Study: School meals improve under post-2010 standards
The nutritional quality of school meals served in the National School Lunch Program and the School Breakfast Program has improved significantly, and concentrations of refined grains, empty calories, and sodium have decreased since 2012, when changes under the 2010 Healthy Hunger-Free Kids Act were imposed, according to a study posted on the Agriculture Department Food and Nutrition Service website Tuesday.
This report presents findings from the School Nutrition and Meal Cost Study, the first comprehensive, nationally representative study of the school meal programs since these program reforms were implemented. The posting of the study was reported today by the Food and Environment Reporting Network.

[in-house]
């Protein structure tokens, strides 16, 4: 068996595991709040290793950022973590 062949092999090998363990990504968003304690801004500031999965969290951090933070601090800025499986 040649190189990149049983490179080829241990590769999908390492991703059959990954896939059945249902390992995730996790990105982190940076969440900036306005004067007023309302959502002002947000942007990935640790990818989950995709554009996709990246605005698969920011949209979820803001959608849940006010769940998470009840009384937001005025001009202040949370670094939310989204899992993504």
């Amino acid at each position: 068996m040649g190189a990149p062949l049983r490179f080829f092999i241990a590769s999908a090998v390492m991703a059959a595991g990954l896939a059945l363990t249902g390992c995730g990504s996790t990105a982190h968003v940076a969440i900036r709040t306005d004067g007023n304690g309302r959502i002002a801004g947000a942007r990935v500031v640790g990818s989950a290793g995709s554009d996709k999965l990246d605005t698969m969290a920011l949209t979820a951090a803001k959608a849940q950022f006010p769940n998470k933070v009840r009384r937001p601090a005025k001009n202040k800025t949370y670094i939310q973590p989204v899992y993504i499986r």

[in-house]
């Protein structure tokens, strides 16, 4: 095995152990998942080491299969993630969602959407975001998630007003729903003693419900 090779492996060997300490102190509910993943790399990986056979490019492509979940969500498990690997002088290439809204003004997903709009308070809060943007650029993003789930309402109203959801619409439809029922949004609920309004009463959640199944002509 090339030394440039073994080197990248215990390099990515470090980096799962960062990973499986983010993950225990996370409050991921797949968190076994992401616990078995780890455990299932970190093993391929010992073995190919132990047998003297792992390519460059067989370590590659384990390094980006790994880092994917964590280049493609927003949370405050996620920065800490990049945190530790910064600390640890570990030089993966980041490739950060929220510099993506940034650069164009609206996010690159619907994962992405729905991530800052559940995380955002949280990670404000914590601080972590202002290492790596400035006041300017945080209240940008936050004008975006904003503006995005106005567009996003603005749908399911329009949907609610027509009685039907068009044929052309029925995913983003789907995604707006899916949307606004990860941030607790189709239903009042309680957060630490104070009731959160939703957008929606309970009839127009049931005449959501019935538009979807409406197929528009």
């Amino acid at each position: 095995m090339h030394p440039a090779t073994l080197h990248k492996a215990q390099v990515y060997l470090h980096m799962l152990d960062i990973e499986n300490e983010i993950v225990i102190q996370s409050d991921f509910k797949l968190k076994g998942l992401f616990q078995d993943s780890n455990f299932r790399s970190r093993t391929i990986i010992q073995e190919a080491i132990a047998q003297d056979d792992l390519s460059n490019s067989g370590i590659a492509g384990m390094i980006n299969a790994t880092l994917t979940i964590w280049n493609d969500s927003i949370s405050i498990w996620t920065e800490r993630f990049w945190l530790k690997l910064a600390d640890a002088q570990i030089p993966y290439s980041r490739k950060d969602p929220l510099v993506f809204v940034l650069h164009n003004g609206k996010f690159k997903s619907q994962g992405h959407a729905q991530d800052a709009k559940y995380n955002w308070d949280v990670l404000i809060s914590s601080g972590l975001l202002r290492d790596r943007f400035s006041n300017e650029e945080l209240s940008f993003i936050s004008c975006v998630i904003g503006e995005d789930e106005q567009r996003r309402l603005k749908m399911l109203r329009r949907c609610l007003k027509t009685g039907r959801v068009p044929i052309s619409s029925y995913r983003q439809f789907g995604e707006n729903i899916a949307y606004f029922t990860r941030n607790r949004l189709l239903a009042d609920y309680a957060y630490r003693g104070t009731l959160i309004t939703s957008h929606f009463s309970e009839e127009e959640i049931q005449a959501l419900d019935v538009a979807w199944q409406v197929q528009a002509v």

The changes were championed by then-First Lady Michelle Obama and have been the subject of controversy. The Trump administration has pulled back on a few requirements at the urging of the School Nutrition Association, which represents the school food service directors and the companies that make school foods. Not all schools have pulled back the requirements, however.
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